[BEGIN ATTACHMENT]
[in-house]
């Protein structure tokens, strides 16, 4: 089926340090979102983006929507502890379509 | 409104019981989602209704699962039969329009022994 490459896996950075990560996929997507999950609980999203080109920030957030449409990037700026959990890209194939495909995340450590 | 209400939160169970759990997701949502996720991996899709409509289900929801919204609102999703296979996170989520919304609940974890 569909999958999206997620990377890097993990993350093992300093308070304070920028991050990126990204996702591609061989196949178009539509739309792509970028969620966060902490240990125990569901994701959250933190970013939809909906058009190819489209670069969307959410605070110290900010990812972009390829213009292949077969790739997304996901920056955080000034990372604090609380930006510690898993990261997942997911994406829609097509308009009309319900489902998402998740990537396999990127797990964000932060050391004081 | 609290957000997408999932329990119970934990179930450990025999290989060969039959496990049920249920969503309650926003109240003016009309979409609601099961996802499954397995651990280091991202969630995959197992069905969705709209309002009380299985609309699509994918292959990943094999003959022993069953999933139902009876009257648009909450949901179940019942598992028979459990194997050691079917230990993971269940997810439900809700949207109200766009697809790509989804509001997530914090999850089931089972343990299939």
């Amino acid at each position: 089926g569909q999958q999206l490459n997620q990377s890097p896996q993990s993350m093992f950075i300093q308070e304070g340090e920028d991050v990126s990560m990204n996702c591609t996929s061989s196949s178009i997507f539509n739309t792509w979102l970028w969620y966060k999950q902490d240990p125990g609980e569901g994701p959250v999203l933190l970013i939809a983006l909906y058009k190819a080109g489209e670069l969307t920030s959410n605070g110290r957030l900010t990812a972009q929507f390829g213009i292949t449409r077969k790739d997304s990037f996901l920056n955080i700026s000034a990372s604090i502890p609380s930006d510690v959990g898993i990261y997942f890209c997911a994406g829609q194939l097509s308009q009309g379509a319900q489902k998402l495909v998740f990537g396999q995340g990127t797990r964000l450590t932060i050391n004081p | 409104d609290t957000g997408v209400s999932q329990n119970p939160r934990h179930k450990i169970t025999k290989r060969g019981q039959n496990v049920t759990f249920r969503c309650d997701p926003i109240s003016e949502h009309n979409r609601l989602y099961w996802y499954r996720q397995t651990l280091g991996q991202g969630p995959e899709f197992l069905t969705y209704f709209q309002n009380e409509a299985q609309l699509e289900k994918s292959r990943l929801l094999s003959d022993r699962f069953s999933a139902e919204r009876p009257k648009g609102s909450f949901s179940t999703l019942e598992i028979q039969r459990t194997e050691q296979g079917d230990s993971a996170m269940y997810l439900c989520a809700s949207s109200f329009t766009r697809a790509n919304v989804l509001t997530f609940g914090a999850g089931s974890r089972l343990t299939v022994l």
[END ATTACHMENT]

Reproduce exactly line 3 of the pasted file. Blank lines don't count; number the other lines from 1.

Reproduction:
């Amino acid at each position: 089926g569909q999958q999206l490459n997620q990377s890097p896996q993990s993350m093992f950075i300093q308070e304070g340090e920028d991050v990126s990560m990204n996702c591609t996929s061989s196949s178009i997507f539509n739309t792509w979102l970028w969620y966060k999950q902490d240990p125990g609980e569901g994701p959250v999203l933190l970013i939809a983006l909906y058009k190819a080109g489209e670069l969307t920030s959410n605070g110290r957030l900010t990812a972009q929507f390829g213009i292949t449409r077969k790739d997304s990037f996901l920056n955080i700026s000034a990372s604090i502890p609380s930006d510690v959990g898993i990261y997942f890209c997911a994406g829609q194939l097509s308009q009309g379509a319900q489902k998402l495909v998740f990537g396999q995340g990127t797990r964000l450590t932060i050391n004081p | 409104d609290t957000g997408v209400s999932q329990n119970p939160r934990h179930k450990i169970t025999k290989r060969g019981q039959n496990v049920t759990f249920r969503c309650d997701p926003i109240s003016e949502h009309n979409r609601l989602y099961w996802y499954r996720q397995t651990l280091g991996q991202g969630p995959e899709f197992l069905t969705y209704f709209q309002n009380e409509a299985q609309l699509e289900k994918s292959r990943l929801l094999s003959d022993r699962f069953s999933a139902e919204r009876p009257k648009g609102s909450f949901s179940t999703l019942e598992i028979q039969r459990t194997e050691q296979g079917d230990s993971a996170m269940y997810l439900c989520a809700s949207s109200f329009t766009r697809a790509n919304v989804l509001t997530f609940g914090a999850g089931s974890r089972l343990t299939v022994l």